CHAPTER TWENTY FOUR
King David Hotel
At dawn, as the sun, blood-orange red, glinted on the crescent high above the golden Dome, Guy waited. His instructions were vague, as he found all dealings with Kline. Then an Israeli soldier arrived in a desert camouflaged Humvee four-wheel drive. They drove east out of Jerusalem towards the old sea city of Ashquelon. Soon the townships became abandoned rubble houses. Then the ochre desert scrubland swallowed them like a sea, the ribbon of tarmac snaking between tufted dunes as the sun rose higher.
The soldier was silent and Guy asked no questions. He would know all soon enough. He sat for an hour watching the sand flow passed his window. At a fold in the dunes his driver took to the scrub and the Humvee dropped a gear to wallow across it. Hidden in a Wadi were a series of desert Portakabins. Air conditioners were clamped to each roof, fans spinning under the fierce sun. The Humvee halted, his driver pointing to a door. In the cabin were two figures in Israeli Army olive. They sat at a console overlooked by two flat screens. The man looked up and smiled a greeting.
“Mr Royce, just in time. Please take a seat. We take off in three minutes.”
Guy studied the layout, trying to figure an answer to the question.
He said. “Take off? Where?”
“You’ll see. You’re here as an observer. Observe.” He laughed and turned to his companion. “I’m ready, Ruth.”
The insignia on the woman’s uniform had been removed and Guy knew she was Specialist Operations. Whippet thin, she sat impassive, her fingers poised above her keyboard. She spoke Hebrew into the mike attached to her headset, then nodded to her companion. Israeli Air Force Captain Moshe Mofaz’s right hand pulled back on the small joystick on his console, his left trimmed the throttle control and, thirty miles away, the aircraft he commanded lifted smoothly from a makeshift desert runway, cut out of the scrubland by Shin Bet Special Forces.
The RQ-1 Predator banked and turned to starboard, its eighty-horse-power rear engine rattling like a chain saw. The white drone plane’s single propeller strained to gain height in the cloudless air. Beside him in the camouflaged Portakabin, code-named Sheva´s Eye, Senior Airman Ruth Patish called the monitor screen before them.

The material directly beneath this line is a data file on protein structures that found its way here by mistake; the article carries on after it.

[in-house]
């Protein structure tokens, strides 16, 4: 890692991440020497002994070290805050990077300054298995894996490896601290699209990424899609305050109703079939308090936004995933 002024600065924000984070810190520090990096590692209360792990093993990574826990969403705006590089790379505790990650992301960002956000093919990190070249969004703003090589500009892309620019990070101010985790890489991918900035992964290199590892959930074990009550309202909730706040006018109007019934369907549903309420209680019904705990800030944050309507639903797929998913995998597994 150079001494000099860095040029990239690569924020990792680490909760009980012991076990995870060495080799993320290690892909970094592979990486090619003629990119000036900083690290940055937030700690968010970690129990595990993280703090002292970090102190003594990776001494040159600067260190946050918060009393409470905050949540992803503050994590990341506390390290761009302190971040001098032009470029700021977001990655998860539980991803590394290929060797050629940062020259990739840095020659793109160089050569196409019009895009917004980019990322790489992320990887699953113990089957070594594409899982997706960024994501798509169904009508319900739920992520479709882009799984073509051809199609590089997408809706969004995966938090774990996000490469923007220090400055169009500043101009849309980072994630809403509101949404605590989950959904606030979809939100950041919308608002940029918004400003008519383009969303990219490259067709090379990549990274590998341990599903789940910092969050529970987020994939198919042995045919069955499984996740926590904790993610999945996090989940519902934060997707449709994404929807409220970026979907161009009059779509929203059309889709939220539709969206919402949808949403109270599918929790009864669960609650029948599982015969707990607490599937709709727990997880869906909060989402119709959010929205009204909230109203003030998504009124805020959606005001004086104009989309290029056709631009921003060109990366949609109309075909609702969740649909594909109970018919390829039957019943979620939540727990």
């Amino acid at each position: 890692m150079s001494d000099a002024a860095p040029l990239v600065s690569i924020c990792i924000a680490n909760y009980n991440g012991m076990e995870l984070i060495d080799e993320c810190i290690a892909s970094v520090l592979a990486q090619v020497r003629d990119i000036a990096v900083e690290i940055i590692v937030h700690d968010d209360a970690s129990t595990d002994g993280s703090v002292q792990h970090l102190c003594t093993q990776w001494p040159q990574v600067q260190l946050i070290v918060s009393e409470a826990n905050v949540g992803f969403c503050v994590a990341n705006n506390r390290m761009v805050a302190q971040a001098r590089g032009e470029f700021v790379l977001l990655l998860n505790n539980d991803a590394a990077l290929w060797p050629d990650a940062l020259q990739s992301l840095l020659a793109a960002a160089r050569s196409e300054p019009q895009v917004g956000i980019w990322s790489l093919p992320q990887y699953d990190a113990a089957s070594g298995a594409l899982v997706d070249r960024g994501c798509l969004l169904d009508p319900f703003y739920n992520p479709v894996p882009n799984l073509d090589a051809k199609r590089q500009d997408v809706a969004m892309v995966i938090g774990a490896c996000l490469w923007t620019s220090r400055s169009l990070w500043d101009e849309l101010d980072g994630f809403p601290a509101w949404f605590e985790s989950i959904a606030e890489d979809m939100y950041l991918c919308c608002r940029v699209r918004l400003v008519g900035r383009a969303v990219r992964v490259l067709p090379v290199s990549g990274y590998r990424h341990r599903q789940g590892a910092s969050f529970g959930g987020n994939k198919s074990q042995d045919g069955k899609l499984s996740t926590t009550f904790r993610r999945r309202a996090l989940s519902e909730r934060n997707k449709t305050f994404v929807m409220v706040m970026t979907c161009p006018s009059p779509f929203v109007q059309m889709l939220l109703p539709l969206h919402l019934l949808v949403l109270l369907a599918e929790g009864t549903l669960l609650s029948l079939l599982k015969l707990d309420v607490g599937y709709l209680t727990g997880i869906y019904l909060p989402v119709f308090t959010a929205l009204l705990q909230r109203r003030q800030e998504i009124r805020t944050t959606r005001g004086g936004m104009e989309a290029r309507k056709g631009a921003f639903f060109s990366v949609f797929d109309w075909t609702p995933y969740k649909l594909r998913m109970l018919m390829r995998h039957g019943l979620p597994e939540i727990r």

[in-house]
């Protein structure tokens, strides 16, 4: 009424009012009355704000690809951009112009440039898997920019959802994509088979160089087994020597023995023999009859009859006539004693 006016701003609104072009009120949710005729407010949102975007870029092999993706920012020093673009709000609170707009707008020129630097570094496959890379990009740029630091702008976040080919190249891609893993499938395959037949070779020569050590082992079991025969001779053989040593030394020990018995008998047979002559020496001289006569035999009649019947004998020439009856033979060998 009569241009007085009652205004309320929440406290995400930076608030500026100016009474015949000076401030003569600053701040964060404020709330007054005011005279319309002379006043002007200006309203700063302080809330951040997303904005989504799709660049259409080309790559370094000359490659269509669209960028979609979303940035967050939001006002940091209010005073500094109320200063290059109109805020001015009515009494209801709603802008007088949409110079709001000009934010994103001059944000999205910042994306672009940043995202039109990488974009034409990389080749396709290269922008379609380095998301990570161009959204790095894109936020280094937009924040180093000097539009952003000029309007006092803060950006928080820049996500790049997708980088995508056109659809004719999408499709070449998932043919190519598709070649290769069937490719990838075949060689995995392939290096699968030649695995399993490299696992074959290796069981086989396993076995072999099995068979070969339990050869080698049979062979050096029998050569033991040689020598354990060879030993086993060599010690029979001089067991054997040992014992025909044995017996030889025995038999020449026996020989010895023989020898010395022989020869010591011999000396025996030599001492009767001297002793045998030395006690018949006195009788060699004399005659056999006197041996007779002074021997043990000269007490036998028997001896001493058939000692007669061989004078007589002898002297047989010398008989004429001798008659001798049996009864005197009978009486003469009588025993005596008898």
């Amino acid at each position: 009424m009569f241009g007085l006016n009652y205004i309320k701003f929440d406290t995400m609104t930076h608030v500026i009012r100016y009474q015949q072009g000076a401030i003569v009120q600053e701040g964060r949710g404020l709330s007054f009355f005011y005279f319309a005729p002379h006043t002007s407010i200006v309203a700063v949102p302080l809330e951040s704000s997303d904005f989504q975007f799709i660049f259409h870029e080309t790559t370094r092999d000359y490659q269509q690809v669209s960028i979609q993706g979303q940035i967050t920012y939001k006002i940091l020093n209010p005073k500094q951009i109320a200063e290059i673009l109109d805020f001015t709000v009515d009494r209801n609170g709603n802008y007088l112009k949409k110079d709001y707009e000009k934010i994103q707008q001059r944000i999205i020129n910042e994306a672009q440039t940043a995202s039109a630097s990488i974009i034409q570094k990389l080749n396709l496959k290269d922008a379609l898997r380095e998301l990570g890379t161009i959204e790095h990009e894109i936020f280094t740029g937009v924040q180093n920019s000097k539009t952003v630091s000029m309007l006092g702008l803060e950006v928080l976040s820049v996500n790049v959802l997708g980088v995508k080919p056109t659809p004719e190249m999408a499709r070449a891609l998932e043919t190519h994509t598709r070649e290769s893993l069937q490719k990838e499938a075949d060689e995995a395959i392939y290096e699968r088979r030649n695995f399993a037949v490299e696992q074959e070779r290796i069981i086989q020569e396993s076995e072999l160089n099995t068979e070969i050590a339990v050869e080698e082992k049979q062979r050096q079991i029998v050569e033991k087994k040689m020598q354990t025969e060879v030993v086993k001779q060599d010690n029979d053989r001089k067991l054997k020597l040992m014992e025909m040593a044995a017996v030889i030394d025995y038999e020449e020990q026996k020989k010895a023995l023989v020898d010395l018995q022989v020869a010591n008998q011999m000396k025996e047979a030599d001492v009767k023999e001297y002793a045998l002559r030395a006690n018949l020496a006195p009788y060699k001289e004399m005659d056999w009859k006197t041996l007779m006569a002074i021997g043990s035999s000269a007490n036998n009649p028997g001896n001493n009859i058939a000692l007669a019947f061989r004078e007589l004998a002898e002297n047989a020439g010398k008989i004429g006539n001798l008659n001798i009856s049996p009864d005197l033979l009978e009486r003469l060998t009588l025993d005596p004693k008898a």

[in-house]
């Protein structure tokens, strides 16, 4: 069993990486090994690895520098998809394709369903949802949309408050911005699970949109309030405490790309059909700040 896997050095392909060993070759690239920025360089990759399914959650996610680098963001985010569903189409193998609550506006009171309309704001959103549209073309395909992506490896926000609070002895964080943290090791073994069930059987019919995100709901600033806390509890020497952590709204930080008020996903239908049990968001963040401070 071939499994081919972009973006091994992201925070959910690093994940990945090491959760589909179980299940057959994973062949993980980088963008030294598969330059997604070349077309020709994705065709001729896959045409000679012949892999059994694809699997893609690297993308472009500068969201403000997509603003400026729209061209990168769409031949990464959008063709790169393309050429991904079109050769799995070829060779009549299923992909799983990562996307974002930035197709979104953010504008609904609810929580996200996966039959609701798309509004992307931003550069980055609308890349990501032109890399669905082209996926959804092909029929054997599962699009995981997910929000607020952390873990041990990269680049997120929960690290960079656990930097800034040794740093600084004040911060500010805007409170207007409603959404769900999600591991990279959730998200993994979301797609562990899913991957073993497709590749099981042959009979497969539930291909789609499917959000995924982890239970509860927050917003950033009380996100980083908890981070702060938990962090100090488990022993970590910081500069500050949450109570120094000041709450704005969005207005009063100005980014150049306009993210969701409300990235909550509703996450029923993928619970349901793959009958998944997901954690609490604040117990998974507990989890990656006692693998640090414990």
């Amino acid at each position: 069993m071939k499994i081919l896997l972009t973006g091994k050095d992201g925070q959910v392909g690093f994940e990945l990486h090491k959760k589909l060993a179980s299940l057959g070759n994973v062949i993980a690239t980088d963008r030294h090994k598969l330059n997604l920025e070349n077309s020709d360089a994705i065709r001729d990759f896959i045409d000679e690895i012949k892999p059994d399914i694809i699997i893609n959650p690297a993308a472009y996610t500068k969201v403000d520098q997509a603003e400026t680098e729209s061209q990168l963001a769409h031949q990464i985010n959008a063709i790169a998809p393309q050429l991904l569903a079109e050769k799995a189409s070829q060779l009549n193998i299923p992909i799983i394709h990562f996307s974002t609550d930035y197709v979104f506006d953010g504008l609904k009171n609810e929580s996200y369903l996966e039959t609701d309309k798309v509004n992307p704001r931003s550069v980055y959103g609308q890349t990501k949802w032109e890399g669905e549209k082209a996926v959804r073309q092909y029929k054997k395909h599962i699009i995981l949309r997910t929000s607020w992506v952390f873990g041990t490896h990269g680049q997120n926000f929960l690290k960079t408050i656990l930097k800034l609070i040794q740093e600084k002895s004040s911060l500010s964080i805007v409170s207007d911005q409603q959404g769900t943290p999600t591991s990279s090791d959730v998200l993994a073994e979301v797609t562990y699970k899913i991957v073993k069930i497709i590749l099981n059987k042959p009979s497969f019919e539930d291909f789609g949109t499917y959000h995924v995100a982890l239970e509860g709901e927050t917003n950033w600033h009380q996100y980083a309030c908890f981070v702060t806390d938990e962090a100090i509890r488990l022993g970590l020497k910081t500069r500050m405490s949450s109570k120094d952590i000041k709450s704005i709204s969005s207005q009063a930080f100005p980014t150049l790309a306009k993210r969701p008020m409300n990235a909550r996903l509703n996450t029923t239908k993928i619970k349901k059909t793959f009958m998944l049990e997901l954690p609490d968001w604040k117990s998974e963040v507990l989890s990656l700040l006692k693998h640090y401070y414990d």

“Ninety knots, five thousand feet, temperatures green, gear up.”
Guy watched the monitor as he pulled out of the banked turn, levelling the twenty-seven-foot robot plane at 6,000 feet.
Captain Mofaz said, “Christ, it’s hot in here. How far to the border?”
She consulted her chart of way stations. “We leave Israeli airspace in five, cross Ziqim on this heading and enter Gaza airspace in seventeen minutes.”
Mofaz grunted, staring at the image on his monitor. “Throttling back to seventy knots. You’d think they’d know we’re here by now, dumb mothers. Here comes the border.”
The last row of ramshackle fishermen’s huts that marked the edge of the Gaza Strip passed across the video screen. Guy could see clearly through the holes of their corrugated iron roofing. A huddle of Palestinian children, cross-legged, played a game on the dirt floor. The thirty-degree viewpoint of the camera, hung on gimbals under the drone’s nose, put him by proxy in the pilot’s seat. Every precise input of throttle and joystick was transmitted through a radio link from their Portakabin on the outskirts of Ashquelon City. They travelled via an Intelsat 602 communications satellite and downloaded to the drone.
“I hate this insect. I need some air under my butt. I came off active service to do this?” Mofaz grimaced, loosening his tie a fraction in the hot cockpit mock-up. “The damn air-con’s packed up again. We’re roasting in here.”
Ruth Patish never took her eyes from the two monitors. She said. “You didn’t come off active service by choice. You were assigned here by Shin Bet. When your tour of duty ends you’ll get a nice, plum job in F Sixteens or something. Don’t gripe. We Imagers are here for life, buddy.”
At 6,000 feet the drone’s cameras scanned the red dust road to Beit Hanoun. A flock of seagulls, heading for the Mediterranean, passed like a snow-white cloud at a thousand feet, seeking a fishing boat to raid.